High achiever Le Manoir's James Goodyear dubbed one to watch by Craft Guild of Chefs

By Emma Eversham

- Last updated on GMT

Related tags: Le manoir aux, Learning

The five Craft Guild of Chef graduates receiving their certificates at an awards lunch at The Royal Garden Hotel yesterday
The five Craft Guild of Chef graduates receiving their certificates at an awards lunch at The Royal Garden Hotel yesterday
James Goodyear, a chef at Raymond Blanc's Le Manoir aux Quat'Saisons, has been dubbed 'one to watch' by the Craft Guild of Chefs (CGC) after achieving the highest ever score in the association's Graduate Awards. 

Goodyear's score of 89 per cent in the competition, which tests skills in a range of areas, including fishmongery and butchery, is the highest score in the 10 year history of the awards for chefs under the age of 23.

Awards organiser and CGC vice president Steve Munkely said Goodyear had shown a level of professionalism that was more commonly associated with more 'seasoned chefs' in the industry.

“He got his head down and grafted throughout the three hour practical exam, working spotlessly and as a consummate professional, with the work ethic of a seasoned chef. Definitely one to watch out for," he said. 

High standards

Another four out of 12 finalists in this year's competition scored 85 per cent or more in the competition, which meant they also passed the graduate exams. They were Rebecca Reeves from the House of Commons, Ben Champkin from The Elephant in Torquay, Kristian Curtis from Simpsons in Birmingham and Brian James from The Bluebells Restaurant and Bar in Sunningdale.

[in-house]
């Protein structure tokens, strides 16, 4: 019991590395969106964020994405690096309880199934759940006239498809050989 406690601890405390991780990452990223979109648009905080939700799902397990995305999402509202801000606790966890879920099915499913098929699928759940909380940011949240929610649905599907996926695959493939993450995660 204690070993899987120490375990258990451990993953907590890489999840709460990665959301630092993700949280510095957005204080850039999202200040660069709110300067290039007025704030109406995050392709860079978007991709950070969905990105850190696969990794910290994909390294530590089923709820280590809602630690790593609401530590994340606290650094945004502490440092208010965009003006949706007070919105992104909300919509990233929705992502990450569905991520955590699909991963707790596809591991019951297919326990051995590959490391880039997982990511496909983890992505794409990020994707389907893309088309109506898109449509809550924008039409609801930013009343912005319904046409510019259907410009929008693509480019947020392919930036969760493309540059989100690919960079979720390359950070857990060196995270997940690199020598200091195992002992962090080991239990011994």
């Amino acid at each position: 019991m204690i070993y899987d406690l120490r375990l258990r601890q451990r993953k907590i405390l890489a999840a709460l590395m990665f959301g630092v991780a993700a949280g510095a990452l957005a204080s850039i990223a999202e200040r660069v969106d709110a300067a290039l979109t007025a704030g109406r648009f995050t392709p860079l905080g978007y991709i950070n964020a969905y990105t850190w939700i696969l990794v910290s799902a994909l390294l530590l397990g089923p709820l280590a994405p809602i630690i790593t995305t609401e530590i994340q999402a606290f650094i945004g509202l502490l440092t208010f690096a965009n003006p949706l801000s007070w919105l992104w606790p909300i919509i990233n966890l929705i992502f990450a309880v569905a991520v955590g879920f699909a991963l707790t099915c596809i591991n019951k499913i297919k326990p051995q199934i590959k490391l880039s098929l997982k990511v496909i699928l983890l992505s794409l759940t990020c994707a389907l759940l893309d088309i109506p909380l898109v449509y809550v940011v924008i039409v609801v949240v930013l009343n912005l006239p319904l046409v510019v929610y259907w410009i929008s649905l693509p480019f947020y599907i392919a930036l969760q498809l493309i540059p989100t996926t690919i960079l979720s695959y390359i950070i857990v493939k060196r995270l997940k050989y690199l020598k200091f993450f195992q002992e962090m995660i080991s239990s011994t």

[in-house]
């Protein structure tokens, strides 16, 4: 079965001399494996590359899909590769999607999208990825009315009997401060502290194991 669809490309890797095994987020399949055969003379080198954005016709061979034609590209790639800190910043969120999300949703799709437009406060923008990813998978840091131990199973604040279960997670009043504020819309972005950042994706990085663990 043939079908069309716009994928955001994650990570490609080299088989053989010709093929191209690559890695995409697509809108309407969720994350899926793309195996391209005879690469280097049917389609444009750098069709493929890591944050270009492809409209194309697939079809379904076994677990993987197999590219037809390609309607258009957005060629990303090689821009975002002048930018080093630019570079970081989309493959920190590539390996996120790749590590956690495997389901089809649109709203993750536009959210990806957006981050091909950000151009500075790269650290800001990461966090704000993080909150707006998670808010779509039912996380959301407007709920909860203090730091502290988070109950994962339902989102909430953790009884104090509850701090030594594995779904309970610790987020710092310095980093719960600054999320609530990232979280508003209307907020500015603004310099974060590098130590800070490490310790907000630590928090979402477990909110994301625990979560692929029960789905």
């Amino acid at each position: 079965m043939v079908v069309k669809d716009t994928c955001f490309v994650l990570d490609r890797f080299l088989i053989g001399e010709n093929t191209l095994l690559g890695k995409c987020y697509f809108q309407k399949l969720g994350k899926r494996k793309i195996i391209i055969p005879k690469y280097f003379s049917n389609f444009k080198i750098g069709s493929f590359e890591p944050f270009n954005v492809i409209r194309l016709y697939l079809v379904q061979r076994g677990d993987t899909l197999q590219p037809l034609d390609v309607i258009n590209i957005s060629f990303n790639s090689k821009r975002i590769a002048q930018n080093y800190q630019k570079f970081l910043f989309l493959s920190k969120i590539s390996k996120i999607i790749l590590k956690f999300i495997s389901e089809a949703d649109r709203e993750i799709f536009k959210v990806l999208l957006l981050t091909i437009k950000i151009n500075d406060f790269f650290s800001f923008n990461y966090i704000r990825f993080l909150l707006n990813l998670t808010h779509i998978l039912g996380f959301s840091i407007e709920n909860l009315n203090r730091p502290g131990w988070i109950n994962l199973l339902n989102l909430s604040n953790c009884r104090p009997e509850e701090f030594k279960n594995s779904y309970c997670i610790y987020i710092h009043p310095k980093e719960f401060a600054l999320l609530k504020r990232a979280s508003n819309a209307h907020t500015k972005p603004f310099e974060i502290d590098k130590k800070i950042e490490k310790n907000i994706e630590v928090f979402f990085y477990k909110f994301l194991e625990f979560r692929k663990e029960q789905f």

All five graduates were rewarded at the awards ceremony at London’s Royal Garden Hotel yesterday along with Nick Sinclair of The Brooklands Hotel in Weybridge who received an employers' trophy for excellence in training. 

Munkley said standards at the final cooking exam at the University of West London on 6 September had been very high and he had been impressed by the skills demonstrated in certain tasks.  

“The fishmongery, for which we supplied each candidate with a two kilo seabass and a mystery basket to create a main course for four, was excellent this year, with two of the candidates awarded full marks, something we’ve never seen before in a skills test,” he said. “The examiners couldn’t find anything to fault. They demonstrated their fishmongery skills perfectly, from the cooking degree of the fish to bringing out the tastes and flavours.

“Overall, each finalist was enthusiastic, focused, with 100 percent concentration, and I’d say that the ones who didn’t pass will be back as they weren’t very far off the mark at all. It was a learning curve and they just need to hone a couple of skills, helped by a feedback report from the panel.”

The Graduate Awards, open to all chefs aged under 23, are designed to test skills learnt at college and then transferred into the workplace. As well as gaining new skills and the graduate title for their CVs, graduates get the chance to go on a study tour to Luxembourg with Villeroy & Boch and make a visit to a Scottish fish farm through James Knight of Mayfair.

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